As summer turns into fall, we can expect to see a lot of weather changes. Throughout these weather changes, we can look forward to rain and shorter days.
If you have ever experienced driving in the rain, you know how scary it can get when visibility is low and you happen to be on the expressway! In this article, we will outline a few tips on what to do the next time you’re stuck in inclement weather!
Light to Moderate Rain
This is the kind of rain that some drivers don’t take seriously! It can be a light and quick sun shower to a consistent stream of rain. Here are tips on how to navigate this kind of weather:
- Use your windshield wipers. Don’t feel embarrassed to turn on your wipers in a light shower or even have your wipers going fast. Having your visibility as high as you can get it is crucial in all weather, especially rain.
- Wear sunglasses. The glare of the road after a daytime sun shower can impair your visibility. Pop on some sunglasses to cancel out the glare!
- Avoid using cruise control. This feature is great in dry conditions, but the chances of you losing control of your car are higher in inclement weather.
- Turn on your headlights and/or your hazard lights (only if needed). In heavy rain, visibility is usually very poor. Turning on your lights and perhaps you hazard lights lets other cars around you know you’re there.
- Keep a firm grip on your steering wheel. In doing this action, you are braced for heavy winds and other hazards that may come with the heavy rain.
- Slow down! Nobody wants to be caught in the rain, but that’s no reason to be rushing to your destination! SLOW DOWN and leave adequate room between you and the car in front of you.
There are some situations that come inevitably when driving in the rain. Here are some tips for various situations that may happen to you while driving in rain.
What To Do if You’re Stuck on the Side of the Road
- If your call happens to stall during a storm, or you notice your car not functioning properly, pull over to the side of the road. Call an emergency number or a professional to retrieve you and your car. It is best to wait for a professional to arrive before attempting to open the hood of your car, as the car’s electrical system may get compromised due to the rain.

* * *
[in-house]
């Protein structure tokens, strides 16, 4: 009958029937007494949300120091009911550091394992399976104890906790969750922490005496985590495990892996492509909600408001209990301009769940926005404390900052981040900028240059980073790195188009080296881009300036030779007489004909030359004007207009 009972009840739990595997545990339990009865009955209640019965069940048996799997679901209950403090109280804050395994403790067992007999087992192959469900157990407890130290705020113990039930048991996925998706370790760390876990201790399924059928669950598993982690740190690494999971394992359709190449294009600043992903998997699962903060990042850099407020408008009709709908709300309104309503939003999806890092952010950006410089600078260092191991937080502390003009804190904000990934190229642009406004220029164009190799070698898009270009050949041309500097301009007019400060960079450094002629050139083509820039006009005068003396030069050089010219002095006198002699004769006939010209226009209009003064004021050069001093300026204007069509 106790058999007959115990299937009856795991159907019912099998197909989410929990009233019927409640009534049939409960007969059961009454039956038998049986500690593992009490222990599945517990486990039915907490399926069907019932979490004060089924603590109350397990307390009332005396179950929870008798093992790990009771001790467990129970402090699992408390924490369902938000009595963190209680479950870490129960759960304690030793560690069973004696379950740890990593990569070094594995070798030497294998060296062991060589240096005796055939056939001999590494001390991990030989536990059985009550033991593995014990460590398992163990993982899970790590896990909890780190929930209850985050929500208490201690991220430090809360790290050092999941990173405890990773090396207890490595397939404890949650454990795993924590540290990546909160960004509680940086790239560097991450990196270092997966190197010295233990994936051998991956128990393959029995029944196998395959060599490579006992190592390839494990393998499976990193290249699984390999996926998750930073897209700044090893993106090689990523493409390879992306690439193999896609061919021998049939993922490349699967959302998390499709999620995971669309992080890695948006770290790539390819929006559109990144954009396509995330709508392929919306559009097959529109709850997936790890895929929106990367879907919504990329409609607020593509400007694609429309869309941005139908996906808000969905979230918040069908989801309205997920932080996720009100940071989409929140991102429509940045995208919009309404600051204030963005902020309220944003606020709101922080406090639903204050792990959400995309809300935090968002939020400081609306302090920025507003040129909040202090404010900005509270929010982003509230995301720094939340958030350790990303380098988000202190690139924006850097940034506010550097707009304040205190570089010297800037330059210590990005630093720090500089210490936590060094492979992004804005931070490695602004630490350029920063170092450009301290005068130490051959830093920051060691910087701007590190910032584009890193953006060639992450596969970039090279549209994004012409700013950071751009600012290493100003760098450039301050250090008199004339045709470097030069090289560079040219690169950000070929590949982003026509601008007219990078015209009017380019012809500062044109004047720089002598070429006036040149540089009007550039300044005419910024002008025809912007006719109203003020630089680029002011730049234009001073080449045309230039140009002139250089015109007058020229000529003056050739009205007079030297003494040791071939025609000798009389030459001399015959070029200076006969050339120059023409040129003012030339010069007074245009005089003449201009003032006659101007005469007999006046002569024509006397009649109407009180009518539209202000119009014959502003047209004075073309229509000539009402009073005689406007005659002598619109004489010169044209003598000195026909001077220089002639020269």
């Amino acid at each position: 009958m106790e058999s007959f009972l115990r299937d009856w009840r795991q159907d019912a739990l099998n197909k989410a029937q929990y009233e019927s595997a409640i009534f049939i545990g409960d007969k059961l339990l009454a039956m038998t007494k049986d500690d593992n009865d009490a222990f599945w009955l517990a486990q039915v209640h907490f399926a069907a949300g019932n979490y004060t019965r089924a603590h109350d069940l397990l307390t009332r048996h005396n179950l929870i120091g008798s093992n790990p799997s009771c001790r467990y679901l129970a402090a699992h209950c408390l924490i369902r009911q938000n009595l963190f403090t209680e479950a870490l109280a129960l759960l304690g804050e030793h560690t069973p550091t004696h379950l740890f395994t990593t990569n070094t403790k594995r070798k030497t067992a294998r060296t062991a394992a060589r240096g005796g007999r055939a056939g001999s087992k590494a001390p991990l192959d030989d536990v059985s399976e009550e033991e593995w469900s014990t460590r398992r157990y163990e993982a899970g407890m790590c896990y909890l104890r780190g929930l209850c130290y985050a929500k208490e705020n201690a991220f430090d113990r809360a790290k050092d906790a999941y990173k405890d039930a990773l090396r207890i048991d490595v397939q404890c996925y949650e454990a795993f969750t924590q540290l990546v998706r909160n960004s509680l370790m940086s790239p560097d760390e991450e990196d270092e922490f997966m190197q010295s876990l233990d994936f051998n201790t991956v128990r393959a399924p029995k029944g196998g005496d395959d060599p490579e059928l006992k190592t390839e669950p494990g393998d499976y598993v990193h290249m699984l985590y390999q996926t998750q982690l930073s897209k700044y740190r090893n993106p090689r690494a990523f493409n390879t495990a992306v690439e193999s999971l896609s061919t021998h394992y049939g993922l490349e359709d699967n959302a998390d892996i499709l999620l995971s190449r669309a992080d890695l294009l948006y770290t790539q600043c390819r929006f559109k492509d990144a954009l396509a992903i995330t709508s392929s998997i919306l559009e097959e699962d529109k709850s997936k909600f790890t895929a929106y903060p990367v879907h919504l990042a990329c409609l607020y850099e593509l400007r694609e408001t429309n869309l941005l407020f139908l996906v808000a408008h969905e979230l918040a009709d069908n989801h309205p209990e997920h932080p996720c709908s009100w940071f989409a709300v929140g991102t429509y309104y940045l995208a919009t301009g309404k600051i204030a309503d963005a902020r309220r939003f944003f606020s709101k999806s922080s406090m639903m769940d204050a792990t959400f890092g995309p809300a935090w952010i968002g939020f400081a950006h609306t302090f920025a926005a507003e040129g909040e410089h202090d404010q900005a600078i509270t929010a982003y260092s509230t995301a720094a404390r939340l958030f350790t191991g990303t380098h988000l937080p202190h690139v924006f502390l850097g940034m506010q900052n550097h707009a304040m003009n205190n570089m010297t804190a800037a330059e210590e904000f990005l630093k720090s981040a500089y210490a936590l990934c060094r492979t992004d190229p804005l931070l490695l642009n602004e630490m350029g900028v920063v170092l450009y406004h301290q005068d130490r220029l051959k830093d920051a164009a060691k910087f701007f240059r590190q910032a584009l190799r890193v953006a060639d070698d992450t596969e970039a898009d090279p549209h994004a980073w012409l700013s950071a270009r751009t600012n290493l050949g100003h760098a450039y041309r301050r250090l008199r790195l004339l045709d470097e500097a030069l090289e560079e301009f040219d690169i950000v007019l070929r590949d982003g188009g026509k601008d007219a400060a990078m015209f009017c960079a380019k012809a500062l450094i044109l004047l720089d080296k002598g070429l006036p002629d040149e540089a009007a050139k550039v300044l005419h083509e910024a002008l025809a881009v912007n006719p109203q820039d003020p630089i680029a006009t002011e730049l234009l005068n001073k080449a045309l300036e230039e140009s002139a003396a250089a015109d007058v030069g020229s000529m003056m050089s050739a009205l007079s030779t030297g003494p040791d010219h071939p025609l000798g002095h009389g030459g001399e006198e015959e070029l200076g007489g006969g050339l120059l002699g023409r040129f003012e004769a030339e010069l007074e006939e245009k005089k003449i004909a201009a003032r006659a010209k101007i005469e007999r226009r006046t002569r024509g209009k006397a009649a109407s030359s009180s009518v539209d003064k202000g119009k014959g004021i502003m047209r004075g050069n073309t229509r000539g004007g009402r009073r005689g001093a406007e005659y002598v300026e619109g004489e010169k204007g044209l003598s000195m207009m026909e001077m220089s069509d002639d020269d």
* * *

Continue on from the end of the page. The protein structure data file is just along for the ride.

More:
Stuck in Mud
- Avoid wheel spin. If you notice you’re stuck in the mud, excess tire spin can potentially dig you deeper.
- Try to create traction. You can try to create traction under you wheel by using your floor mat. Place the tip of the mat(s) in front of or behind (depending on the direction you want to go) the tire(s) that are the most stuck. Then use them as traction to try and get out of the mud.
- Call for help. If all else fails, call a buddy or a tow truck to help pull your vehicle out of the mud.
Flood Water & Standing Water
- In Texas there is a campaign called Turn Around, Don’t Drown. This forbids people to drive through flood water as it is a huge safety risk. Driving through flood water can not only ruin your engine, but the potential to be swept away is very high. DO NOT drive through flood water!
- Standing water also poses risks. Before passing through standing water, make sure it is safe from debris and isn’t deep enough to ruin your car. Drive through the water slowly as to not hydroplane. Once you exited the area of standing water, continue to drive slow as now your tires are wet and still pose a risk for hydroplaning.
Hydroplaning & Skidding
- The most important thing to do when you hydroplane is to not panic. DO NOT accelerate or press the brakes at all, instead, ease your foot off the gas and let your car naturally slow down if you are driving. If you are braking ease your foot off the break and let the car go until the skid is over.
- Steer in the direction you want to do. As we said in the previous point, ease off the brake or gas when hydroplaning. After doing this, veer your car in a direction you want to do, whether it be the shoulder or middle turning lane where you are safe from other cars. Do not make any sharp turns.
- Finally, wait until the skid is over to press the brakes. Hydroplaning usually doesn’t last long if you do not panic, your tires will gain traction again if you follow these steps.
Always keep a packed emergency bag in your car for situations that may call for it. Please read our blog on Hurricane Preparedness: How to Stay Safe in the Event of a Storm for information on how to get you and your car ready for a hurricane. And as always, stay safe out on the road!